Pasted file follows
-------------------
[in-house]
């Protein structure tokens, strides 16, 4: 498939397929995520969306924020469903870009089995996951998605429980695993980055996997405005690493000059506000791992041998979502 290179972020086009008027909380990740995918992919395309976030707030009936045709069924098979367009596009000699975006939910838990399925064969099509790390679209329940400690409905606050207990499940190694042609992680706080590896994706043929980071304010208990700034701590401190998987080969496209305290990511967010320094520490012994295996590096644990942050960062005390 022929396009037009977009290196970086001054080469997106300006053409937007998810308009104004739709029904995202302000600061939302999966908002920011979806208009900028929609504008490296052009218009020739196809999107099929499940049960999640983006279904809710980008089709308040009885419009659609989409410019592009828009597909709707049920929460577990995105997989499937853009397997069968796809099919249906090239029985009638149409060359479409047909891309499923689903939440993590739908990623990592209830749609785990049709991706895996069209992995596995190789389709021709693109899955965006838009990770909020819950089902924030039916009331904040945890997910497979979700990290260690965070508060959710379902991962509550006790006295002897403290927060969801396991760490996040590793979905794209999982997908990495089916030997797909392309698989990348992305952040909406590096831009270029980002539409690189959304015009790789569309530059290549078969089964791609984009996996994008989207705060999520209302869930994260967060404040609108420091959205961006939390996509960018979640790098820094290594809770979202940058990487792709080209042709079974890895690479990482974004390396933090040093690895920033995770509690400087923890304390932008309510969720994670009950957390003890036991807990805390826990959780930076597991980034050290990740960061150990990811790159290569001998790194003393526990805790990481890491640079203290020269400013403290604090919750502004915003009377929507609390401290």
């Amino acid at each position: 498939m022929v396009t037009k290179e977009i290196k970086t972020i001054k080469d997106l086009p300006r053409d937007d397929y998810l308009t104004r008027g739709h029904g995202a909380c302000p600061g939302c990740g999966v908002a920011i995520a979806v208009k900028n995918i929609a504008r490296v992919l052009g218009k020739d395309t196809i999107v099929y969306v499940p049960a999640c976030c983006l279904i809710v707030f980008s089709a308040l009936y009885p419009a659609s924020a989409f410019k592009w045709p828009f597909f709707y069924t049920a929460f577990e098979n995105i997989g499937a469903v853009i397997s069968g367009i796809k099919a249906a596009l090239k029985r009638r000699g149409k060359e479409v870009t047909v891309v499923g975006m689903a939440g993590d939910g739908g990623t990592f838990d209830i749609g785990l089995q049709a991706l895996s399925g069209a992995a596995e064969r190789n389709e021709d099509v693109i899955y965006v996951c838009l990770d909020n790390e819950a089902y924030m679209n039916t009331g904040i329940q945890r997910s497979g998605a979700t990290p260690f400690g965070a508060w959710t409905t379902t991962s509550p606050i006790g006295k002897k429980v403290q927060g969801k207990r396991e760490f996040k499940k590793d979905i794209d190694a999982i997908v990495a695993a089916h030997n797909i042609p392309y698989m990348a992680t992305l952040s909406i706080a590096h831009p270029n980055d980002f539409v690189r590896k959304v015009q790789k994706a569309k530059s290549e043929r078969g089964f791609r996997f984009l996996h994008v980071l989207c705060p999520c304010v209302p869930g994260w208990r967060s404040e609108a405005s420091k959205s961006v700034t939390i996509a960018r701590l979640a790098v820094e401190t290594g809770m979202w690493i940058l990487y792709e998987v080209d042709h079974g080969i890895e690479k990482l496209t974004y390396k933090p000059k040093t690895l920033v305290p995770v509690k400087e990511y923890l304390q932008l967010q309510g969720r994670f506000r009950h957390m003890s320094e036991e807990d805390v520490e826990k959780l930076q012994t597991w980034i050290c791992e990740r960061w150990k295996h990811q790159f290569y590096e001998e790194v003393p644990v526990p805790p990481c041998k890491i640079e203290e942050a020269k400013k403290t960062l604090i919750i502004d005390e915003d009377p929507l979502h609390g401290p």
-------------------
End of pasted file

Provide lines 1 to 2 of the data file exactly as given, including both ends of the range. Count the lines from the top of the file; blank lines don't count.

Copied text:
[in-house]
């Protein structure tokens, strides 16, 4: 498939397929995520969306924020469903870009089995996951998605429980695993980055996997405005690493000059506000791992041998979502 290179972020086009008027909380990740995918992919395309976030707030009936045709069924098979367009596009000699975006939910838990399925064969099509790390679209329940400690409905606050207990499940190694042609992680706080590896994706043929980071304010208990700034701590401190998987080969496209305290990511967010320094520490012994295996590096644990942050960062005390 022929396009037009977009290196970086001054080469997106300006053409937007998810308009104004739709029904995202302000600061939302999966908002920011979806208009900028929609504008490296052009218009020739196809999107099929499940049960999640983006279904809710980008089709308040009885419009659609989409410019592009828009597909709707049920929460577990995105997989499937853009397997069968796809099919249906090239029985009638149409060359479409047909891309499923689903939440993590739908990623990592209830749609785990049709991706895996069209992995596995190789389709021709693109899955965006838009990770909020819950089902924030039916009331904040945890997910497979979700990290260690965070508060959710379902991962509550006790006295002897403290927060969801396991760490996040590793979905794209999982997908990495089916030997797909392309698989990348992305952040909406590096831009270029980002539409690189959304015009790789569309530059290549078969089964791609984009996996994008989207705060999520209302869930994260967060404040609108420091959205961006939390996509960018979640790098820094290594809770979202940058990487792709080209042709079974890895690479990482974004390396933090040093690895920033995770509690400087923890304390932008309510969720994670009950957390003890036991807990805390826990959780930076597991980034050290990740960061150990990811790159290569001998790194003393526990805790990481890491640079203290020269400013403290604090919750502004915003009377929507609390401290």